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USS DeKalb (SP-3010)

Please see below for item level images and donated collections containing photographs of USS DeKalb (SP-3010)

Prinz Eitel Friedrich was laid down in 1904 at Stettin, Germany, by Aktiengesellschaft Vulcan, and launched on 18 June 1904. Originally named, the ship was a member of the Norddeutscher [North German] Lloyd Line. Reconditioned and refitted as a troop transport and given the identification number (Id.No.) 3010, she was renamed USS DeKalb (SP-3010), and commissioned at the Philadelphia Navy Yard on 12 May 1917, Cmdr. Walter R. Gherardi in command.

USS DeKalb (SP-3010) conducted trials and coaling from (3-11 June 1917) and was then assigned to the Cruiser and Transport Force, Atlantic Fleet, under the command of Rear Adm. Albert Gleaves. She departed on 12 June 1917 and steamed to rendezvous with the other ships of the convoy off Staten Island, N.Y. She arrived the following day. USS DeKalb (SP-3010) embarked 821 troops at New York and cleared the port with Group 7 on 7 September 1917. USS DeKalb (SP-3010), having spent New Year’s Day in port, got underway again on 3 January 1918. After her return from France, she entered the yard at Philadelphia and underwent repairs for 21 days.

After embarking the Headquarters Company and Squadrons A, B, and C of the First Marine Aviation Force, USS DeKalb (SP-3010) departed Hoboken on 18 July 1918 and arrived at Brest on the 30th. With the signing of the Armistice, hostilities ceased on 11 November. The priority of troop movement for DeKalb now shifted from moving troops eastward to France, to conveying them westward and home. In the next 18 months, USS DeKalb (SP-3010) made 11 such voyages.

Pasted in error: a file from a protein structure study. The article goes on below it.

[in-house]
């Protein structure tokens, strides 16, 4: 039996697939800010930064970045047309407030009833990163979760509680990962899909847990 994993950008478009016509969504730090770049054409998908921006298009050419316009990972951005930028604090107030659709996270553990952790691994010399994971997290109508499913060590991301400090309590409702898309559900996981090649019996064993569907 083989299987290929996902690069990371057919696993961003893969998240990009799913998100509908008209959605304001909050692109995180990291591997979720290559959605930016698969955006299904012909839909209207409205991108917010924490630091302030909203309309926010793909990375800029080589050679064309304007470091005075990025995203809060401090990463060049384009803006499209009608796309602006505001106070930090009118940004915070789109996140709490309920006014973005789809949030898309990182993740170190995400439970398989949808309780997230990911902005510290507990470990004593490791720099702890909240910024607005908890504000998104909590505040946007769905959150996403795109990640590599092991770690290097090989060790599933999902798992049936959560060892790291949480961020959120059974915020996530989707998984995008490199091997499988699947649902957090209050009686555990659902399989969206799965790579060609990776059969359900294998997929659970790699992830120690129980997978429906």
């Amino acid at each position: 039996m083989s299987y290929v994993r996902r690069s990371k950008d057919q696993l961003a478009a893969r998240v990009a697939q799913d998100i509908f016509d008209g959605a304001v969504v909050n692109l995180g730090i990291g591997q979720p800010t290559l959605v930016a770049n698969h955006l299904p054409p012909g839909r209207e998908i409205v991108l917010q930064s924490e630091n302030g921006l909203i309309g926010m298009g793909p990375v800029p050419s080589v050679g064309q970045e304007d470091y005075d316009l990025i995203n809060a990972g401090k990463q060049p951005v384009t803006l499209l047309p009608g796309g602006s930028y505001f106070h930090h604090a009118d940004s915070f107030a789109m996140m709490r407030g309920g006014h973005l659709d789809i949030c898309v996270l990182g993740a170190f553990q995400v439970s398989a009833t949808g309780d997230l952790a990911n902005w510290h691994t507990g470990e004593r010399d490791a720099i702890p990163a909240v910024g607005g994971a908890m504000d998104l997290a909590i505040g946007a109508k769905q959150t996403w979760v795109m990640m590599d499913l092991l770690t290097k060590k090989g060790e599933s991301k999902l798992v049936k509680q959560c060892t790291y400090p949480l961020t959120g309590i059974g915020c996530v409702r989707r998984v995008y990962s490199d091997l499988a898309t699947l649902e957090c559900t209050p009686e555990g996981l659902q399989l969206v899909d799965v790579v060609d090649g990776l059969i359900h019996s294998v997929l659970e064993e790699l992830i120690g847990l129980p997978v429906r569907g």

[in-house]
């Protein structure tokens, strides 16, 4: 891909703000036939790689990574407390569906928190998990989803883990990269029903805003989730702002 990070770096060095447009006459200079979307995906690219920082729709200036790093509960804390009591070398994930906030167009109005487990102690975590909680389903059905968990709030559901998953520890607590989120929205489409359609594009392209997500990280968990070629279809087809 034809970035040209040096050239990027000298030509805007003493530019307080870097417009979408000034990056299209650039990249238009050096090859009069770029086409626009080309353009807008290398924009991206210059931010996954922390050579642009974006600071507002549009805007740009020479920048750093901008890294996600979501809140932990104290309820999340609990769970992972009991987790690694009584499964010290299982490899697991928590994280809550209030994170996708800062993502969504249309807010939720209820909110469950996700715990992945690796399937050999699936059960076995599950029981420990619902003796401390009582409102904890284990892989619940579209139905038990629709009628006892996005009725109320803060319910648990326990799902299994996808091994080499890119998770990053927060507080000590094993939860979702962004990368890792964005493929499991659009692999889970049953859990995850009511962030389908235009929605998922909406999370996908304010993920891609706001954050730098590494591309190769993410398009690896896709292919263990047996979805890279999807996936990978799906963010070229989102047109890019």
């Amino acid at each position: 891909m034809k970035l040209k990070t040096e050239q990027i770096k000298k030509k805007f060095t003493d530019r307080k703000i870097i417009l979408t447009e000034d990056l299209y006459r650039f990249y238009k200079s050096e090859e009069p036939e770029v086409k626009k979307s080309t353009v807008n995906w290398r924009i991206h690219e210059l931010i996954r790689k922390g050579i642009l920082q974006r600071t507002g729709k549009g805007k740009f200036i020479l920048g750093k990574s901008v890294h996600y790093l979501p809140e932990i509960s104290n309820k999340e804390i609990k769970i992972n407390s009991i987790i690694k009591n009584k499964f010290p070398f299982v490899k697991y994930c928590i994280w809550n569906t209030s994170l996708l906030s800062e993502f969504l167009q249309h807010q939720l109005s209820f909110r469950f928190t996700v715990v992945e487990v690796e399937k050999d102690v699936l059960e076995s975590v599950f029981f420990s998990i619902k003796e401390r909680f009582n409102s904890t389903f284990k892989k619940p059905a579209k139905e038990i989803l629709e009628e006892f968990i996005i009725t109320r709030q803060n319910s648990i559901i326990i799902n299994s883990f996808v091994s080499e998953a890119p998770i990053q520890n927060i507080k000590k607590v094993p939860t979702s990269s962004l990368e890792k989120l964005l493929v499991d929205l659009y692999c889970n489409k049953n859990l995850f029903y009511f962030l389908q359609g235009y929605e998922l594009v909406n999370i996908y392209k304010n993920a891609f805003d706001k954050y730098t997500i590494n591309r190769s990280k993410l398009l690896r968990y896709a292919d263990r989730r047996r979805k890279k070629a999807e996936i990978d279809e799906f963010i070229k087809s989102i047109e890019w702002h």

Instead of steaming for Hoboken, USS DeKalb (SP-3010) set a course for Newport News, where she arrived on 12 March. After another thirteen days of repairs at the Norfolk Navy Yard, she cleared the Virginia capes on 25 March and arrived at St. Nazaire on 5 April. Getting underway on 28 July, USS DeKalb (SP-3010) steamed into the Atlantic for one last transit to France as a troop transport. She arrived at Brest on 8 August. After eighteen days in the French port, USS DeKalb (SP-3010) departed Brest on 26 August 1919 with 764 troops embarked. The Daily [U.S. Naval] Aviation News Bulletin of 3 March 1920 told of negotiations “being conducted with a view to obtaining USS DeKalb (SP-3010)…for use as an aviation tender.” Although the author of the Bulletin believed that “this object will be accomplished,” the plan did not come to fruition, and the vessel was returned to civilian control, initially as USS DeKalb (SP-3010) and, after 1920, as Mount Clay. 

For a complete history of USS DeKalb (SP-3010) please see its DANFS page.